February 3, 2005
Ann Althouse observes that Carrie, in Sex in the City, would sit down at the end of an episode and type the overarching question for her newspaper column.
Isn't it obvious that if the show were being made today, Carrie would be a blogger?
She's right, in many series a blog could serve, not as a gimmick, but an irresistible way to layer the narrative. Tempting, easy to provide comment, voice-over, plot twists, embarrassment, 'splainin'. As well as escape from the frequent pseudo-glamour of newsmen and broadcasters as key characters. Now, any job or location can be a backdrop for the Imitation of Life, expressed in a blog.
Everybody Loves Raymond Barone, a sportswriter and blogger. Or Deborah, a secret blogger. Marie, an unlikely blogger. Frank, an embarrassing blogger. Amy's parents, duelling bloggers on a religous site. And so on.
The act and impact of blogging, as well as the split-screen possibilities of the active involvement of readers, is at least as photogenic and cinematographic as "writers" and "anchors." And the substance of what is written will be easier to incorporate into a story, because of the wide-ranging subject conventions bloggers enjoy.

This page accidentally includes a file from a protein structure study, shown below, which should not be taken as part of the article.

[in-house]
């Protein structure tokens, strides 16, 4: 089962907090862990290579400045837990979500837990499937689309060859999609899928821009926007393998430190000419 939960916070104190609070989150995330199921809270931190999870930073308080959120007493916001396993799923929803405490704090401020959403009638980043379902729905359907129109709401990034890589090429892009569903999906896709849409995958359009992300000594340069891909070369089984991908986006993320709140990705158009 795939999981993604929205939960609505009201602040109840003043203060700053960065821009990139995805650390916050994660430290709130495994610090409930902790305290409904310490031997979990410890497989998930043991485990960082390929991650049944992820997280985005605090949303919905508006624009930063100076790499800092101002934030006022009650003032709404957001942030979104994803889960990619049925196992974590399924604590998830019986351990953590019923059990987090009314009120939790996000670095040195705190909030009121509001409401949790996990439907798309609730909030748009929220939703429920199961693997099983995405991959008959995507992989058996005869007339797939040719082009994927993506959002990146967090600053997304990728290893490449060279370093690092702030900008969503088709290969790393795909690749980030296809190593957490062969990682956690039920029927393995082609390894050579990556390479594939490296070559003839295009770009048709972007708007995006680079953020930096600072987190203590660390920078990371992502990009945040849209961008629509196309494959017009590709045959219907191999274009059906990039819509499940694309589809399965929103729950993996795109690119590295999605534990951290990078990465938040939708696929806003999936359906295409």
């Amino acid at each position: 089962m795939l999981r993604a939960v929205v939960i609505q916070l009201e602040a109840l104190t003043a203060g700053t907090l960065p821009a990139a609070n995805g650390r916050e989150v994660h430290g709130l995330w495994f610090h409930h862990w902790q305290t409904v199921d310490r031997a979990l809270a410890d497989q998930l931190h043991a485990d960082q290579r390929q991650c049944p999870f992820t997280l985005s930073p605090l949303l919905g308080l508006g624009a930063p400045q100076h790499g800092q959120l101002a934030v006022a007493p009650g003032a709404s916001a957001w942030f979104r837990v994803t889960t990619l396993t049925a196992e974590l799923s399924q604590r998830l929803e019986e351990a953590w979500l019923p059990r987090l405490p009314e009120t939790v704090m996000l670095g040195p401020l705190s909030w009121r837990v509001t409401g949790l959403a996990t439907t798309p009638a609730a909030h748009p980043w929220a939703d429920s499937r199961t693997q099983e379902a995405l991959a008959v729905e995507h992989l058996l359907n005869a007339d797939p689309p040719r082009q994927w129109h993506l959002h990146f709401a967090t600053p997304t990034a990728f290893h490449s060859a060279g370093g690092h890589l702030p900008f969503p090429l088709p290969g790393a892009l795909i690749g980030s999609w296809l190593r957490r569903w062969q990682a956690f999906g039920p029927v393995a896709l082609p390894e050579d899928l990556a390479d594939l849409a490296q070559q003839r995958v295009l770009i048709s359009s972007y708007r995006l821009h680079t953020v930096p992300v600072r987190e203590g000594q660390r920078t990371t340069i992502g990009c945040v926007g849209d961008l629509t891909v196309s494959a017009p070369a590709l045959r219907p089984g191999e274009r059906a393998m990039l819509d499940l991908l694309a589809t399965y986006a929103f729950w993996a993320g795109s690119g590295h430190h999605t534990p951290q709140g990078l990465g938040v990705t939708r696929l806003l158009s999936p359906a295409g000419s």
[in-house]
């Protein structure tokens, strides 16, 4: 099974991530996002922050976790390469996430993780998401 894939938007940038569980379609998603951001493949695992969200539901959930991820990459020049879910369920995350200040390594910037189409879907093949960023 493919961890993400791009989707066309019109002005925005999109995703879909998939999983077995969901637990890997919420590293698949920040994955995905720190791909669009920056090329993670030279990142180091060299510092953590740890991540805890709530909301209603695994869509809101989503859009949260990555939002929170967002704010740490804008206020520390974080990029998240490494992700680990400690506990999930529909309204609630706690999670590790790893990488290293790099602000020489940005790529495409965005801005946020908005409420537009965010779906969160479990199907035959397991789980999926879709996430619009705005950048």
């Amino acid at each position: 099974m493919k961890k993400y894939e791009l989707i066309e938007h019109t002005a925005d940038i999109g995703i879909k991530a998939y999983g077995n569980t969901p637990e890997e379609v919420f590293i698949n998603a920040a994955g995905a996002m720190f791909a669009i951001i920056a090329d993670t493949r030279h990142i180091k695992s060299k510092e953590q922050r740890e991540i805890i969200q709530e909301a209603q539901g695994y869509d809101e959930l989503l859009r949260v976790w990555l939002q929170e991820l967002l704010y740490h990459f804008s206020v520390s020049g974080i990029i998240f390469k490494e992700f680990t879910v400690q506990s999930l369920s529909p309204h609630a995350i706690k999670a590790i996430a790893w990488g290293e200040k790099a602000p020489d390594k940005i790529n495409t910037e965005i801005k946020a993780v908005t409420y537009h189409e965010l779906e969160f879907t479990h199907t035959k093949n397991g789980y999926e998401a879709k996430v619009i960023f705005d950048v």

It's ironic, just as series television is almost dead courtesy of the writers' strike and Reality TV, a yet newer medium offers it writerly, dramatic, and comic vistas.
We launch the series with Ann's cohort's compelling question.
In a search for meaningful relationships in life, which is the better choice: a passionate engagement with a person who has obvious faults, ill-suited to your needs and temperament, or a calm and steady affection for someone who inspires little else?
Then, via this artificial but dramatically-promising dichotomy, move on to the romance of battling or parallel blogs, cutaways to amusing and poignant characters monitoring and commenting on the conversation and having adventures of their own. It'd sell to the Turned-Off-by-Fear Factor audience. And initiate the medium.
Any collaborators for a pilot out there, masters or mistresses of the Narrative Arc?
Update: Dagwood today (no link available?) contemplates a new Reality Show, set in a writers' conference room, with writers wondering what to write about.
Here in Dilys' lair we're always glad to help.